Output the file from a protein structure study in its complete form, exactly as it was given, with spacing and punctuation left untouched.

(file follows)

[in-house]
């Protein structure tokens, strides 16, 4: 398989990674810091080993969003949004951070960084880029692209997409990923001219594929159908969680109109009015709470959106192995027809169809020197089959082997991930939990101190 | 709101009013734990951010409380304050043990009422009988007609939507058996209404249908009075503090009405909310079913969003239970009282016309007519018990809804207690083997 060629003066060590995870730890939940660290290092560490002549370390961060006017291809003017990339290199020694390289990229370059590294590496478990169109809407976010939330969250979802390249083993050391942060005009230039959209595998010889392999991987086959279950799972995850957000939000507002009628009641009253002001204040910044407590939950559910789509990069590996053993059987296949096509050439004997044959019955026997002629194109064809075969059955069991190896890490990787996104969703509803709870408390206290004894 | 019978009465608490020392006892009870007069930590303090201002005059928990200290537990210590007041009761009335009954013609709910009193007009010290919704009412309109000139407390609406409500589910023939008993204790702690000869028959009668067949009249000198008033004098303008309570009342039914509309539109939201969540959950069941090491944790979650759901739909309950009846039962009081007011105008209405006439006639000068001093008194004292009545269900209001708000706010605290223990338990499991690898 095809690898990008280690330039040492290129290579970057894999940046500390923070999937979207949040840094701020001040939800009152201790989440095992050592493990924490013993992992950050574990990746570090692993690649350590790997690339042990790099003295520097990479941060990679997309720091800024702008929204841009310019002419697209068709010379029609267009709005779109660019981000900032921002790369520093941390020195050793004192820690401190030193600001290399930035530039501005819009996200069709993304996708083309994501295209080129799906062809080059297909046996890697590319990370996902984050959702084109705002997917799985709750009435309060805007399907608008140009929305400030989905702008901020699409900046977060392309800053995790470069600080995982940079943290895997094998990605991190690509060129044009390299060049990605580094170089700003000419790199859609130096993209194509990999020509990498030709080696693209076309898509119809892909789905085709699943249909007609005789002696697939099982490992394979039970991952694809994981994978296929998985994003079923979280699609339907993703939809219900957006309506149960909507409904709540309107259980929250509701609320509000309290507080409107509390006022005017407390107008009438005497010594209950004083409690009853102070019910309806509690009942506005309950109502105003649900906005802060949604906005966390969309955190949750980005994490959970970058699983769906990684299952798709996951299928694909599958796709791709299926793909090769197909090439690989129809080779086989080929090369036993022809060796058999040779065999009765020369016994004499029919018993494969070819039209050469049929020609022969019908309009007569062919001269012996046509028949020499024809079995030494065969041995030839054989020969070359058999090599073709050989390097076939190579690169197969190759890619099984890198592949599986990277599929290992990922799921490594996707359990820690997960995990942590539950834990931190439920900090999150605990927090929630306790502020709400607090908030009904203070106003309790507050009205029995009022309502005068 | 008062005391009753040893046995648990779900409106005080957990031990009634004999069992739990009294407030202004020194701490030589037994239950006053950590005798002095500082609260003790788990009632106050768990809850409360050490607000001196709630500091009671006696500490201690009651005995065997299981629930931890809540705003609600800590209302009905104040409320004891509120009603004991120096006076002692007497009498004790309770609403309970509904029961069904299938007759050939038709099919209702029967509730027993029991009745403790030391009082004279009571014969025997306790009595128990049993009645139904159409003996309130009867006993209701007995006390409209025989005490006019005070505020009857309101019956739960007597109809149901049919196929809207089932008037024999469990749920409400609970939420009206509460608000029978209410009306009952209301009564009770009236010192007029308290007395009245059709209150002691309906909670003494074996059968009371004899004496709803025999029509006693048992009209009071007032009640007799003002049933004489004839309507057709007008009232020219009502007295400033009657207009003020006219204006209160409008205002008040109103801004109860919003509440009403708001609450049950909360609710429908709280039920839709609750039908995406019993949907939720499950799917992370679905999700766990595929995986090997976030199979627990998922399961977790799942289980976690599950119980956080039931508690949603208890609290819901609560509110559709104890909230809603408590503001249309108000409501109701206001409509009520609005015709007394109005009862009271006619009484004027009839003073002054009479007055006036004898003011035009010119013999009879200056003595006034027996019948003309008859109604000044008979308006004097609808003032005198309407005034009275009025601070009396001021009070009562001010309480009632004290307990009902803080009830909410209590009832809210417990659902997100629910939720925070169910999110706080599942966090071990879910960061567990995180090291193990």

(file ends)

[in-house]
């Protein structure tokens, strides 16, 4: 398989990674810091080993969003949004951070960084880029692209997409990923001219594929159908969680109109009015709470959106192995027809169809020197089959082997991930939990101190 | 709101009013734990951010409380304050043990009422009988007609939507058996209404249908009075503090009405909310079913969003239970009282016309007519018990809804207690083997 060629003066060590995870730890939940660290290092560490002549370390961060006017291809003017990339290199020694390289990229370059590294590496478990169109809407976010939330969250979802390249083993050391942060005009230039959209595998010889392999991987086959279950799972995850957000939000507002009628009641009253002001204040910044407590939950559910789509990069590996053993059987296949096509050439004997044959019955026997002629194109064809075969059955069991190896890490990787996104969703509803709870408390206290004894 | 019978009465608490020392006892009870007069930590303090201002005059928990200290537990210590007041009761009335009954013609709910009193007009010290919704009412309109000139407390609406409500589910023939008993204790702690000869028959009668067949009249000198008033004098303008309570009342039914509309539109939201969540959950069941090491944790979650759901739909309950009846039962009081007011105008209405006439006639000068001093008194004292009545269900209001708000706010605290223990338990499991690898 095809690898990008280690330039040492290129290579970057894999940046500390923070999937979207949040840094701020001040939800009152201790989440095992050592493990924490013993992992950050574990990746570090692993690649350590790997690339042990790099003295520097990479941060990679997309720091800024702008929204841009310019002419697209068709010379029609267009709005779109660019981000900032921002790369520093941390020195050793004192820690401190030193600001290399930035530039501005819009996200069709993304996708083309994501295209080129799906062809080059297909046996890697590319990370996902984050959702084109705002997917799985709750009435309060805007399907608008140009929305400030989905702008901020699409900046977060392309800053995790470069600080995982940079943290895997094998990605991190690509060129044009390299060049990605580094170089700003000419790199859609130096993209194509990999020509990498030709080696693209076309898509119809892909789905085709699943249909007609005789002696697939099982490992394979039970991952694809994981994978296929998985994003079923979280699609339907993703939809219900957006309506149960909507409904709540309107259980929250509701609320509000309290507080409107509390006022005017407390107008009438005497010594209950004083409690009853102070019910309806509690009942506005309950109502105003649900906005802060949604906005966390969309955190949750980005994490959970970058699983769906990684299952798709996951299928694909599958796709791709299926793909090769197909090439690989129809080779086989080929090369036993022809060796058999040779065999009765020369016994004499029919018993494969070819039209050469049929020609022969019908309009007569062919001269012996046509028949020499024809079995030494065969041995030839054989020969070359058999090599073709050989390097076939190579690169197969190759890619099984890198592949599986990277599929290992990922799921490594996707359990820690997960995990942590539950834990931190439920900090999150605990927090929630306790502020709400607090908030009904203070106003309790507050009205029995009022309502005068 | 008062005391009753040893046995648990779900409106005080957990031990009634004999069992739990009294407030202004020194701490030589037994239950006053950590005798002095500082609260003790788990009632106050768990809850409360050490607000001196709630500091009671006696500490201690009651005995065997299981629930931890809540705003609600800590209302009905104040409320004891509120009603004991120096006076002692007497009498004790309770609403309970509904029961069904299938007759050939038709099919209702029967509730027993029991009745403790030391009082004279009571014969025997306790009595128990049993009645139904159409003996309130009867006993209701007995006390409209025989005490006019005070505020009857309101019956739960007597109809149901049919196929809207089932008037024999469990749920409400609970939420009206509460608000029978209410009306009952209301009564009770009236010192007029308290007395009245059709209150002691309906909670003494074996059968009371004899004496709803025999029509006693048992009209009071007032009640007799003002049933004489004839309507057709007008009232020219009502007295400033009657207009003020006219204006209160409008205002008040109103801004109860919003509440009403708001609450049950909360609710429908709280039920839709609750039908995406019993949907939720499950799917992370679905999700766990595929995986090997976030199979627990998922399961977790799942289980976690599950119980956080039931508690949603208890609290819901609560509110559709104890909230809603408590503001249309108000409501109701206001409509009520609005015709007394109005009862009271006619009484004027009839003073002054009479007055006036004898003011035009010119013999009879200056003595006034027996019948003309008859109604000044008979308006004097609808003032005198309407005034009275009025601070009396001021009070009562001010309480009632004290307990009902803080009830909410209590009832809210417990659902997100629910939720925070169910999110706080599942966090071990879910960061567990995180090291193990």